Sporadic disease usually presents in the fifth and sixth decades of life, while familial forms present at earlier ages.

3 hereditary forms-familial medullary thyroid carcinoma, multiple endocrine neoplasia types 2A and 2 B.

MTC tumors are vascular and have increased expression of vascular endothelial growth factor (VEGF) is associated with increased tumor growth and invasiveness.

C cells of predominantly located in the upper portion of the thyroid lobes, and therefore patients with sporadic disease present with upper pole nodules.

Cervical adenopathy and metastatic disease is seen at initial presentation in about 50% of patients.

Metastases are present in more than 70% of patients with palpable disease.

About 15% of patients upper aerodigestive symptoms related to tumor invasion or compression, in patients with sporadic disease.

5-10% of patients will have lung or bone metastases.

Diagnosis most commonly made by fine needle aspiration of the thyroid nodule, with an accuracy of 50-80%.

Surgery is the only successful treatment to cure this disease.

Surgery remains the standard of care for localized disease and for oligometastatic disease.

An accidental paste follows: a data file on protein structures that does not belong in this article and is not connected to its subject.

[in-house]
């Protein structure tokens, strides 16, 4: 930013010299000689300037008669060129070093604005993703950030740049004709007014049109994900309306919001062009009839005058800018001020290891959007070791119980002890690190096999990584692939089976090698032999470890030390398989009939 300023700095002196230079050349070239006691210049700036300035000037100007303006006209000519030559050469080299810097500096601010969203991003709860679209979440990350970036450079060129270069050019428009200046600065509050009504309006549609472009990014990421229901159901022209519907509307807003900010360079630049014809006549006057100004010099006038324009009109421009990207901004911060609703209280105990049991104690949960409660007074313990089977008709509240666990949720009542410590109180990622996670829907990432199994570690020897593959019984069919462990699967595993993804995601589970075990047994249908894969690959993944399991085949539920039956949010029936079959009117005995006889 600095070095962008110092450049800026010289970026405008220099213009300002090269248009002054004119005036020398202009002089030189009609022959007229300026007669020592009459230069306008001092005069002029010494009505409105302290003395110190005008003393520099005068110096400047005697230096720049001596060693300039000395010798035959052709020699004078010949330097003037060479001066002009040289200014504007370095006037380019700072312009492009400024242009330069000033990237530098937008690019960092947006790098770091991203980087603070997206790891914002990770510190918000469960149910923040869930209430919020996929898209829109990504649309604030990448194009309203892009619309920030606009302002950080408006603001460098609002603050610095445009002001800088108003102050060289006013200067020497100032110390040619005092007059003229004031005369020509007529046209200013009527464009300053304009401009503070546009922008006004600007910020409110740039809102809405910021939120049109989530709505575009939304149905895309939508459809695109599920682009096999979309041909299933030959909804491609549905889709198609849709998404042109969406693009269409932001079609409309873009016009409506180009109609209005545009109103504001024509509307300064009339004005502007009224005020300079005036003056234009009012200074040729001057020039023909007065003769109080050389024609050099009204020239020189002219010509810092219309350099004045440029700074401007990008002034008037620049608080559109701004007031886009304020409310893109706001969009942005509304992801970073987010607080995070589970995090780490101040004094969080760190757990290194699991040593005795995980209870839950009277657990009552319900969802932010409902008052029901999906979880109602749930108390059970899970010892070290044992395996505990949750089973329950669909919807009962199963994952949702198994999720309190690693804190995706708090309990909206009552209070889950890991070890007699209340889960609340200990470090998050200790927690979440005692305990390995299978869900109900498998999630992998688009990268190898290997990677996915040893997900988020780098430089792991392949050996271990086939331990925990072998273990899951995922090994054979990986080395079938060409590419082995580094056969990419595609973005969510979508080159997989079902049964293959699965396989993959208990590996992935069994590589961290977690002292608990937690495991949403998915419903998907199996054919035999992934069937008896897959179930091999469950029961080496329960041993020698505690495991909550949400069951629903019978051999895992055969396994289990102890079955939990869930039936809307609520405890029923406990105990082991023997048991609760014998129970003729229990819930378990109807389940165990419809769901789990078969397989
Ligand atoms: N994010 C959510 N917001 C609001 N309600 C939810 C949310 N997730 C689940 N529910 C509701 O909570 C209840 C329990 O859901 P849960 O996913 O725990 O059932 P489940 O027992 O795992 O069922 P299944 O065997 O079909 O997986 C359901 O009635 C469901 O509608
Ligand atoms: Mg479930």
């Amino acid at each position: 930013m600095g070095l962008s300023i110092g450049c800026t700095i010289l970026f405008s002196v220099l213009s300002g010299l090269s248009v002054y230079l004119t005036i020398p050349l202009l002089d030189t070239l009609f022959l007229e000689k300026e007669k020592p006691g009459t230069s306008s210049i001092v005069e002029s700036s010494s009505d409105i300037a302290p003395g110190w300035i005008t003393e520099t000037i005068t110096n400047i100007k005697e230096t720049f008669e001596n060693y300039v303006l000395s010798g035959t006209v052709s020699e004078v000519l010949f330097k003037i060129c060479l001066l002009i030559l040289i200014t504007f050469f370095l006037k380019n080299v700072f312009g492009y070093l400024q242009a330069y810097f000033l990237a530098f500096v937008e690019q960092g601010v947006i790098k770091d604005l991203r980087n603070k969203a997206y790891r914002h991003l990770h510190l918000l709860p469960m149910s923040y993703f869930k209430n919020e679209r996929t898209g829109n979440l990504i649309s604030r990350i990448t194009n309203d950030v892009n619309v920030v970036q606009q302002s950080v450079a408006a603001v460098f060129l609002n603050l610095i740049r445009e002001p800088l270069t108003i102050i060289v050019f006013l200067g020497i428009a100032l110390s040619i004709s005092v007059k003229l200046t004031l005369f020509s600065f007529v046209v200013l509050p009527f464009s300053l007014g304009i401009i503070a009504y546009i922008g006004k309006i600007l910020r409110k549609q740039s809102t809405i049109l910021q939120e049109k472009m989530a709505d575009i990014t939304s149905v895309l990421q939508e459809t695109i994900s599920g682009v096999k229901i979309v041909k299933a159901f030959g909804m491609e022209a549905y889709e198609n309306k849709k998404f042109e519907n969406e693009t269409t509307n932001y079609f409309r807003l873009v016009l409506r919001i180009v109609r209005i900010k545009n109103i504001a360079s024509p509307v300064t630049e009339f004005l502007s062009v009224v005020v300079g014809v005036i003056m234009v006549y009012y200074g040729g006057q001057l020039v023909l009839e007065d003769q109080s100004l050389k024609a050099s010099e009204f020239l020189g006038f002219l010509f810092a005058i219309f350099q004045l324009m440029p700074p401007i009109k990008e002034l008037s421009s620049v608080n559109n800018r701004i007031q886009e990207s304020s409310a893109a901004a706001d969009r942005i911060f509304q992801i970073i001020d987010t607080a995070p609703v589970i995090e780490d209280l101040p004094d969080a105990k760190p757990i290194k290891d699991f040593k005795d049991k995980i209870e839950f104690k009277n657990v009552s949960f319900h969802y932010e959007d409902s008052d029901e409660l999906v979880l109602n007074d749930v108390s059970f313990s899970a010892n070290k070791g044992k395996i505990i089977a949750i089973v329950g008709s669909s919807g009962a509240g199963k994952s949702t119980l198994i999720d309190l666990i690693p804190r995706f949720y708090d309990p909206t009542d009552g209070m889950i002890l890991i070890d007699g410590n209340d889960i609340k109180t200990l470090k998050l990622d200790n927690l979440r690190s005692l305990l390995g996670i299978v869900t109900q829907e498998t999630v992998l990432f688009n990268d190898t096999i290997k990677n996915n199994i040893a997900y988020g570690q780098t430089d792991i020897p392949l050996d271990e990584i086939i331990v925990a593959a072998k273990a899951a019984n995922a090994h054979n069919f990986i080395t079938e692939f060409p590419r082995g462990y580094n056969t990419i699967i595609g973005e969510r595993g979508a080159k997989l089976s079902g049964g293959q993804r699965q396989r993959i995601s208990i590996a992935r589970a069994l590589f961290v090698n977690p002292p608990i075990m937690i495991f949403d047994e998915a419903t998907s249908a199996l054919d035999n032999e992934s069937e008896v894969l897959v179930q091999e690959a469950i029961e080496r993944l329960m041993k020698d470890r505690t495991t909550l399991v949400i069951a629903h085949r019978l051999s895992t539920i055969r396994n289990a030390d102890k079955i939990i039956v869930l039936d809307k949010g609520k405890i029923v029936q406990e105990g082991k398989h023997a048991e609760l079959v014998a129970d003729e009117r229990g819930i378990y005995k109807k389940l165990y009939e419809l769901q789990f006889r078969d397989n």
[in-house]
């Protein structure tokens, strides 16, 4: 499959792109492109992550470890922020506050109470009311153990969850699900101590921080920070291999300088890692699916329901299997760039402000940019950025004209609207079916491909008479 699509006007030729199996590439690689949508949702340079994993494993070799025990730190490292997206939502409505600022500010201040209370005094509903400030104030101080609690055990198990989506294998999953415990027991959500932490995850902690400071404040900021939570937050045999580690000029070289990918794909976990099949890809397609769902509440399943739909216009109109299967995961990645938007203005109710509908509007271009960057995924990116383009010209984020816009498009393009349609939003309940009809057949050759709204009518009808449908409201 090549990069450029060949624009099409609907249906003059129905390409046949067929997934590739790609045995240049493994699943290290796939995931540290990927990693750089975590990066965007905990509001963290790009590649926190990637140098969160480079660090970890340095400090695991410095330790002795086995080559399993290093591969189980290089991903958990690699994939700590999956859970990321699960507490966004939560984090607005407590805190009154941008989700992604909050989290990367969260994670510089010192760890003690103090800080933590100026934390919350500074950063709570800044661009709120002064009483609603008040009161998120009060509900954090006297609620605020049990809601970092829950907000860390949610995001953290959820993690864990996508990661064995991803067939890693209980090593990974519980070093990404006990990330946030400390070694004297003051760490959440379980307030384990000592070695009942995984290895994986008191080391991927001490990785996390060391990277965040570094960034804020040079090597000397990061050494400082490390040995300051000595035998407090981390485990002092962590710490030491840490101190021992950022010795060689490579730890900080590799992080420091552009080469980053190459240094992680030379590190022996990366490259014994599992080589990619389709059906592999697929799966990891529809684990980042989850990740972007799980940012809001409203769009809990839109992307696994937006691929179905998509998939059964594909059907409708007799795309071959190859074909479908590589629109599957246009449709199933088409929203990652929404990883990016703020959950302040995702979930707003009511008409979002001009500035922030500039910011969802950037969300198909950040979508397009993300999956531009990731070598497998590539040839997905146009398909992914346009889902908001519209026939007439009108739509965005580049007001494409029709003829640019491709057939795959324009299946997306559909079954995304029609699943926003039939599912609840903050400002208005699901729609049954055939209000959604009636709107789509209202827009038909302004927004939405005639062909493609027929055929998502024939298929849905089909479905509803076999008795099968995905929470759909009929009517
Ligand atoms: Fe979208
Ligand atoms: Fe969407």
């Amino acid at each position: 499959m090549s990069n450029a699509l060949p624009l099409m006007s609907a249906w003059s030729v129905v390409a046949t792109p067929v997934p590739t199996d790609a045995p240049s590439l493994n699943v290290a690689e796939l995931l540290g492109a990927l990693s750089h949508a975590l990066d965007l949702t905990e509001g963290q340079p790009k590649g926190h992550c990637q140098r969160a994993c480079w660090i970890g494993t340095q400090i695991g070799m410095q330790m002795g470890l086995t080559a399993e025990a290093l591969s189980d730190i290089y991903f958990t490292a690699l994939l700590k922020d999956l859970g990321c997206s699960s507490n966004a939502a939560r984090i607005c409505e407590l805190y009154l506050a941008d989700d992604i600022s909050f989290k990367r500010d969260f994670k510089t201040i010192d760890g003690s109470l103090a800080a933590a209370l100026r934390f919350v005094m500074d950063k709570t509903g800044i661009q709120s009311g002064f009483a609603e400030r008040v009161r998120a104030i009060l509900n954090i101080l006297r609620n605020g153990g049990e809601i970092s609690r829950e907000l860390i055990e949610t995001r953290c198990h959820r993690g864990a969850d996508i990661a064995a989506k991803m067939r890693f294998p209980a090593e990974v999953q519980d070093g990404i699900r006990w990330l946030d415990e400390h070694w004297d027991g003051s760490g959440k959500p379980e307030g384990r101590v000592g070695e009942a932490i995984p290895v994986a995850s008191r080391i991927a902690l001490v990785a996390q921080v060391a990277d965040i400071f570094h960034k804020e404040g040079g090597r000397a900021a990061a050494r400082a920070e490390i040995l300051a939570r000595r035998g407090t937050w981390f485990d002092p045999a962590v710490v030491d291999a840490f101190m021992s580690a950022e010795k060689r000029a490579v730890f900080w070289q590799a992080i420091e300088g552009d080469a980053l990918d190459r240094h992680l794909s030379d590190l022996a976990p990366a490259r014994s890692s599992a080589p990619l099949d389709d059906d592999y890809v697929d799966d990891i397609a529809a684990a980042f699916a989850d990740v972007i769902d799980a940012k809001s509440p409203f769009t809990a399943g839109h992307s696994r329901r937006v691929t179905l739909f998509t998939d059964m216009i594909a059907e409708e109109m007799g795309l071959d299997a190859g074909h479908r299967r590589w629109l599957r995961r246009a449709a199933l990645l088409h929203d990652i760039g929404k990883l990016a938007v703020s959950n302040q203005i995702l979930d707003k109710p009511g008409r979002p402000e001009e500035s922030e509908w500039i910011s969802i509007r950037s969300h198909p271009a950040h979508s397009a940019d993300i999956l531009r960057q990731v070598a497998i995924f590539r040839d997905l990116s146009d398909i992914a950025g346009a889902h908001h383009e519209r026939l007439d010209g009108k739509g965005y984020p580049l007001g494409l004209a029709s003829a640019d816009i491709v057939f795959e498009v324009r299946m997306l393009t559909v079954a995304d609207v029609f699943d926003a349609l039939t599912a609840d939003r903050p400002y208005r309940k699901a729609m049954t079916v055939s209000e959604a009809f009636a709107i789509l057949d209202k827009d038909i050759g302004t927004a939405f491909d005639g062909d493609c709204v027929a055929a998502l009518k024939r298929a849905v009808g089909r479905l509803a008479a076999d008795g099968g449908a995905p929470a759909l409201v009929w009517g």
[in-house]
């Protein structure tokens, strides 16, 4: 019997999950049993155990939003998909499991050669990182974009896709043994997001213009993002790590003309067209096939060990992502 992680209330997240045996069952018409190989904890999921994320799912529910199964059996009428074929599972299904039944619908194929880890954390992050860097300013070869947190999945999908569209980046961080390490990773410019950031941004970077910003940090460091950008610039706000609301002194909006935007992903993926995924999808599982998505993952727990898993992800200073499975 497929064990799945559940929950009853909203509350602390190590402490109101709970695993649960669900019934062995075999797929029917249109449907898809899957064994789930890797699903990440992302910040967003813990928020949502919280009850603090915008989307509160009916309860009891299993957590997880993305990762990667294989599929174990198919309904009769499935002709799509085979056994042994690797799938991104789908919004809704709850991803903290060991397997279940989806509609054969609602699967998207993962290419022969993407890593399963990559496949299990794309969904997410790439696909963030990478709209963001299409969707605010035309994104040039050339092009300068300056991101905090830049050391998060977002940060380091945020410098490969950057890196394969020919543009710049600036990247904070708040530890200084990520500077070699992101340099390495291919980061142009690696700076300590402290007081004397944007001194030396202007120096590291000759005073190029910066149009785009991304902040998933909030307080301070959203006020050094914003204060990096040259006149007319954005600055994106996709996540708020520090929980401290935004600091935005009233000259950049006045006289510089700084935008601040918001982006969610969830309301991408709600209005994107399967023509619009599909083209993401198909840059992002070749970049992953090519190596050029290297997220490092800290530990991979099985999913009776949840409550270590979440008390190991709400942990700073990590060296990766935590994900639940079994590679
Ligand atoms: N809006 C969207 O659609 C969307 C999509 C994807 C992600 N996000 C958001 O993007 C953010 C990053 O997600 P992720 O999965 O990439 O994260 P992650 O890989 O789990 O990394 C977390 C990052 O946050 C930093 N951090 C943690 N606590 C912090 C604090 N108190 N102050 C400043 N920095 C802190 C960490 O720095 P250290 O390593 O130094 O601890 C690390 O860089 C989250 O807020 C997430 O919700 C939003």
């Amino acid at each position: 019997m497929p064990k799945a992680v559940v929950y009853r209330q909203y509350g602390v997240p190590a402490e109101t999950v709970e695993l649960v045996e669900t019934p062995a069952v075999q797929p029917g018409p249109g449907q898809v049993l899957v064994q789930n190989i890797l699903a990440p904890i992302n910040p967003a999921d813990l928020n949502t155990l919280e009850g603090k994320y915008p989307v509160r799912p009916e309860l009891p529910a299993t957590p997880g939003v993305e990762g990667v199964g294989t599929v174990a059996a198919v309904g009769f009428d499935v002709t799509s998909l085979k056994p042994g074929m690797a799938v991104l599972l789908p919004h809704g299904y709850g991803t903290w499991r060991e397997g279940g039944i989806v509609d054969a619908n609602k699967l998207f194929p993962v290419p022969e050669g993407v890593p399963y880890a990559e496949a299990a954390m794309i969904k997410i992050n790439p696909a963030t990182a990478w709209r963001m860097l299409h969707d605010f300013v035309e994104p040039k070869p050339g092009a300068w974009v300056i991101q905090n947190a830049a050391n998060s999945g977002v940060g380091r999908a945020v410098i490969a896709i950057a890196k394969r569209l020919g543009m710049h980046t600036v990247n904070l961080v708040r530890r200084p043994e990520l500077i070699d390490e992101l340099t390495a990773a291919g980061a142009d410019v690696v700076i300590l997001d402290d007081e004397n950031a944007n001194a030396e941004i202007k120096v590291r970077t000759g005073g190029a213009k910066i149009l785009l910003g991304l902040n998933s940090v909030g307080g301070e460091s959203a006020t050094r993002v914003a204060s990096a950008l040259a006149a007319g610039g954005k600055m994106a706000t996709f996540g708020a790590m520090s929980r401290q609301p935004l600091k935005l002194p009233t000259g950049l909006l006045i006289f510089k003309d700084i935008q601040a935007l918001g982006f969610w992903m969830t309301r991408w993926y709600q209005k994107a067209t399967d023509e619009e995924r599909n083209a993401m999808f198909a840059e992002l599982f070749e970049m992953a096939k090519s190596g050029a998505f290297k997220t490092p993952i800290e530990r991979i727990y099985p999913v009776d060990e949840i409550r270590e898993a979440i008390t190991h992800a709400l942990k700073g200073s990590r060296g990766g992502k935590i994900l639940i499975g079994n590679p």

Recommended to have a total thyroidectomy and unilateral modified neck dissection in sporadic disease and bilateral cervicolateral dissection in the hereditary form of the disease.

Management relies on aggressive upfront surgical, resection, including total thyroidectomy, and bilateral central neck dissection.

There is a movement to less aggressive surgery with hemithyroidectomy with comparable results.

Local regional recurrence in MTC does not impact overall survival, or the development of metastatic disease, demonstrating the safety of staged approach to clinically node negative lateral neck.

When recurrent disease is technically resectable reoperative surgery can be undertaken with minimal morbidity.

The above adds to the growing body of evidence that prophylactic lateral dissection is not indicated in clinically node negative patients.